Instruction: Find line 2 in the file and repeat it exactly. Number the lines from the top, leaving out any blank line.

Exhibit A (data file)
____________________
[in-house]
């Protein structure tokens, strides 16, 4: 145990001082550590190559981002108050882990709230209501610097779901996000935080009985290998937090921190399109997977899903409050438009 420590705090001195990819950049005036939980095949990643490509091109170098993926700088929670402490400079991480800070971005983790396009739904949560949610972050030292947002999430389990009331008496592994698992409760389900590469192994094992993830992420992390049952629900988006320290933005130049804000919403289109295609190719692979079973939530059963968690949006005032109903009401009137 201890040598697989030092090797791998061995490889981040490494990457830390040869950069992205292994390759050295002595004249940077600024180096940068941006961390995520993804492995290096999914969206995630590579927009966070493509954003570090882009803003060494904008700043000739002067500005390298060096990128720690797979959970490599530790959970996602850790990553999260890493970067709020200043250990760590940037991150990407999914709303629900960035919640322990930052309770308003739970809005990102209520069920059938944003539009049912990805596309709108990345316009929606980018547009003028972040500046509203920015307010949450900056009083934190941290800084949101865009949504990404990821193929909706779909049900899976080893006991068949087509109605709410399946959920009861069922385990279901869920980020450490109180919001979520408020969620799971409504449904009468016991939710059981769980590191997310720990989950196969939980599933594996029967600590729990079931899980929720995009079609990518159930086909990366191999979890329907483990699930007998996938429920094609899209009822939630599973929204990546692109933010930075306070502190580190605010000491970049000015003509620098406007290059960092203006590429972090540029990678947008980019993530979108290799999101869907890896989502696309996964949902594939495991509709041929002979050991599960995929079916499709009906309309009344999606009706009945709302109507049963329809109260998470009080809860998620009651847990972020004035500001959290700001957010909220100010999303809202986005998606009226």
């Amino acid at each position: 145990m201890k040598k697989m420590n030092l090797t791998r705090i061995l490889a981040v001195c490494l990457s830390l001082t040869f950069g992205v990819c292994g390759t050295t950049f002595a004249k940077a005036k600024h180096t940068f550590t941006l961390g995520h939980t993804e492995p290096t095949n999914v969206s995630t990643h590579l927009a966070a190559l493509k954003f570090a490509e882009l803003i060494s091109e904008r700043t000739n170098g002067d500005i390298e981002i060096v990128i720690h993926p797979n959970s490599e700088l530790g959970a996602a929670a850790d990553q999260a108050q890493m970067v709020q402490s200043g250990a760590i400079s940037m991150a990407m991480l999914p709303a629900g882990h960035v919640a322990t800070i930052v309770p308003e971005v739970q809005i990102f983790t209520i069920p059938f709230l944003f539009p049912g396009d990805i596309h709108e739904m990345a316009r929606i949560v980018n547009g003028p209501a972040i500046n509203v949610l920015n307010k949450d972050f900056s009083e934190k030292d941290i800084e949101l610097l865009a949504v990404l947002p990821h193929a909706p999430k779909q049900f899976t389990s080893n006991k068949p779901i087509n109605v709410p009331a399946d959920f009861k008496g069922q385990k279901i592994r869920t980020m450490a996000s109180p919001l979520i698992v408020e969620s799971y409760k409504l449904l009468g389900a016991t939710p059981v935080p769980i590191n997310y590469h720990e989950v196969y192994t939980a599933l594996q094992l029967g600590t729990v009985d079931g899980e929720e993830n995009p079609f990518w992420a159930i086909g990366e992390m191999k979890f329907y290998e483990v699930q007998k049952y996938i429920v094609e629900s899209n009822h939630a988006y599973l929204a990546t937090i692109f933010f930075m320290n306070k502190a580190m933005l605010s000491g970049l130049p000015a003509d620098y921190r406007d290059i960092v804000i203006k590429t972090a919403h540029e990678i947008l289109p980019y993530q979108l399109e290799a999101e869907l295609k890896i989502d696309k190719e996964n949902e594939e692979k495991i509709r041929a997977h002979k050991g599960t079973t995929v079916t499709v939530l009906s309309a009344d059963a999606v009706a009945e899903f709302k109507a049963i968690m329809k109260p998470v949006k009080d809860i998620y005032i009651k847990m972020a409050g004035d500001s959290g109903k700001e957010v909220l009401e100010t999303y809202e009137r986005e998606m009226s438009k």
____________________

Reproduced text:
């Protein structure tokens, strides 16, 4: 145990001082550590190559981002108050882990709230209501610097779901996000935080009985290998937090921190399109997977899903409050438009 420590705090001195990819950049005036939980095949990643490509091109170098993926700088929670402490400079991480800070971005983790396009739904949560949610972050030292947002999430389990009331008496592994698992409760389900590469192994094992993830992420992390049952629900988006320290933005130049804000919403289109295609190719692979079973939530059963968690949006005032109903009401009137 201890040598697989030092090797791998061995490889981040490494990457830390040869950069992205292994390759050295002595004249940077600024180096940068941006961390995520993804492995290096999914969206995630590579927009966070493509954003570090882009803003060494904008700043000739002067500005390298060096990128720690797979959970490599530790959970996602850790990553999260890493970067709020200043250990760590940037991150990407999914709303629900960035919640322990930052309770308003739970809005990102209520069920059938944003539009049912990805596309709108990345316009929606980018547009003028972040500046509203920015307010949450900056009083934190941290800084949101865009949504990404990821193929909706779909049900899976080893006991068949087509109605709410399946959920009861069922385990279901869920980020450490109180919001979520408020969620799971409504449904009468016991939710059981769980590191997310720990989950196969939980599933594996029967600590729990079931899980929720995009079609990518159930086909990366191999979890329907483990699930007998996938429920094609899209009822939630599973929204990546692109933010930075306070502190580190605010000491970049000015003509620098406007290059960092203006590429972090540029990678947008980019993530979108290799999101869907890896989502696309996964949902594939495991509709041929002979050991599960995929079916499709009906309309009344999606009706009945709302109507049963329809109260998470009080809860998620009651847990972020004035500001959290700001957010909220100010999303809202986005998606009226």